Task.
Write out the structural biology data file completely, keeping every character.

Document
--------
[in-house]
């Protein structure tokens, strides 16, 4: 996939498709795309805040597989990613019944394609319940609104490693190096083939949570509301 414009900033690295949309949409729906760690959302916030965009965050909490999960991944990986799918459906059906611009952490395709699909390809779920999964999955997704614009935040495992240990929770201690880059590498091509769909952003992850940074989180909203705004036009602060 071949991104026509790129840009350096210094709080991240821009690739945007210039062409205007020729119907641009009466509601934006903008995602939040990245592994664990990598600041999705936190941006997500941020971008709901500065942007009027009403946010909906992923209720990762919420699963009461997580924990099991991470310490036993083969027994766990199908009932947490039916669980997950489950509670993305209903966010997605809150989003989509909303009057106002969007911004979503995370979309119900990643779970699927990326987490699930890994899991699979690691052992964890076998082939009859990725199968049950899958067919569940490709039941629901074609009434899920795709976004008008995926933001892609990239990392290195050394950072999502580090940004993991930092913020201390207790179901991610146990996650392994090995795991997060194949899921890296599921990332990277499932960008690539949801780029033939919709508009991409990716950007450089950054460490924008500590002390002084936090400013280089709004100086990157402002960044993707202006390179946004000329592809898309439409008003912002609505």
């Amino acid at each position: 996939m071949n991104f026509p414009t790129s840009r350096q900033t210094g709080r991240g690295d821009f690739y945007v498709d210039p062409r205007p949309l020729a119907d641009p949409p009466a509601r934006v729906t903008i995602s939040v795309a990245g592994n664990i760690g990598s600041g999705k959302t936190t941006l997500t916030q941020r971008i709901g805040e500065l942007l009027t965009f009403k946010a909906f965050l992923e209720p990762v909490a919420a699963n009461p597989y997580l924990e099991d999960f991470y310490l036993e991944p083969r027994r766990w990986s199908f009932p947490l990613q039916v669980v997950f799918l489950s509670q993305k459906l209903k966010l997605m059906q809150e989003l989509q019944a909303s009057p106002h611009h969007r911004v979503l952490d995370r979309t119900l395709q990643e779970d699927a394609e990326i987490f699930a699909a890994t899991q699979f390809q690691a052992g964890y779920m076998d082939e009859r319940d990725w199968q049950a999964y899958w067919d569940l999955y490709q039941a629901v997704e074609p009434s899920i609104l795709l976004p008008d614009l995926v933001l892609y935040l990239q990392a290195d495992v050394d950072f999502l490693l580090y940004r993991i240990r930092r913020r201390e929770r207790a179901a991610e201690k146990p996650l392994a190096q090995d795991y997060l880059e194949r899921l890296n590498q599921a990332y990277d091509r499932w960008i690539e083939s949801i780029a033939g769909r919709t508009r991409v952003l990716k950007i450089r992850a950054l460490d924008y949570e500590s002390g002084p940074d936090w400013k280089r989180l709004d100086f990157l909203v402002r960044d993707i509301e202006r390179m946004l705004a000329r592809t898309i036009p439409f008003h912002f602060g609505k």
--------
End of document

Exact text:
[in-house]
């Protein structure tokens, strides 16, 4: 996939498709795309805040597989990613019944394609319940609104490693190096083939949570509301 414009900033690295949309949409729906760690959302916030965009965050909490999960991944990986799918459906059906611009952490395709699909390809779920999964999955997704614009935040495992240990929770201690880059590498091509769909952003992850940074989180909203705004036009602060 071949991104026509790129840009350096210094709080991240821009690739945007210039062409205007020729119907641009009466509601934006903008995602939040990245592994664990990598600041999705936190941006997500941020971008709901500065942007009027009403946010909906992923209720990762919420699963009461997580924990099991991470310490036993083969027994766990199908009932947490039916669980997950489950509670993305209903966010997605809150989003989509909303009057106002969007911004979503995370979309119900990643779970699927990326987490699930890994899991699979690691052992964890076998082939009859990725199968049950899958067919569940490709039941629901074609009434899920795709976004008008995926933001892609990239990392290195050394950072999502580090940004993991930092913020201390207790179901991610146990996650392994090995795991997060194949899921890296599921990332990277499932960008690539949801780029033939919709508009991409990716950007450089950054460490924008500590002390002084936090400013280089709004100086990157402002960044993707202006390179946004000329592809898309439409008003912002609505």
């Amino acid at each position: 996939m071949n991104f026509p414009t790129s840009r350096q900033t210094g709080r991240g690295d821009f690739y945007v498709d210039p062409r205007p949309l020729a119907d641009p949409p009466a509601r934006v729906t903008i995602s939040v795309a990245g592994n664990i760690g990598s600041g999705k959302t936190t941006l997500t916030q941020r971008i709901g805040e500065l942007l009027t965009f009403k946010a909906f965050l992923e209720p990762v909490a919420a699963n009461p597989y997580l924990e099991d999960f991470y310490l036993e991944p083969r027994r766990w990986s199908f009932p947490l990613q039916v669980v997950f799918l489950s509670q993305k459906l209903k966010l997605m059906q809150e989003l989509q019944a909303s009057p106002h611009h969007r911004v979503l952490d995370r979309t119900l395709q990643e779970d699927a394609e990326i987490f699930a699909a890994t899991q699979f390809q690691a052992g964890y779920m076998d082939e009859r319940d990725w199968q049950a999964y899958w067919d569940l999955y490709q039941a629901v997704e074609p009434s899920i609104l795709l976004p008008d614009l995926v933001l892609y935040l990239q990392a290195d495992v050394d950072f999502l490693l580090y940004r993991i240990r930092r913020r201390e929770r207790a179901a991610e201690k146990p996650l392994a190096q090995d795991y997060l880059e194949r899921l890296n590498q599921a990332y990277d091509r499932w960008i690539e083939s949801i780029a033939g769909r919709t508009r991409v952003l990716k950007i450089r992850a950054l460490d924008y949570e500590s002390g002084p940074d936090w400013k280089r989180l709004d100086f990157l909203v402002r960044d993707i509301e202006r390179m946004l705004a000329r592809t898309i036009p439409f008003h912002f602060g609505k």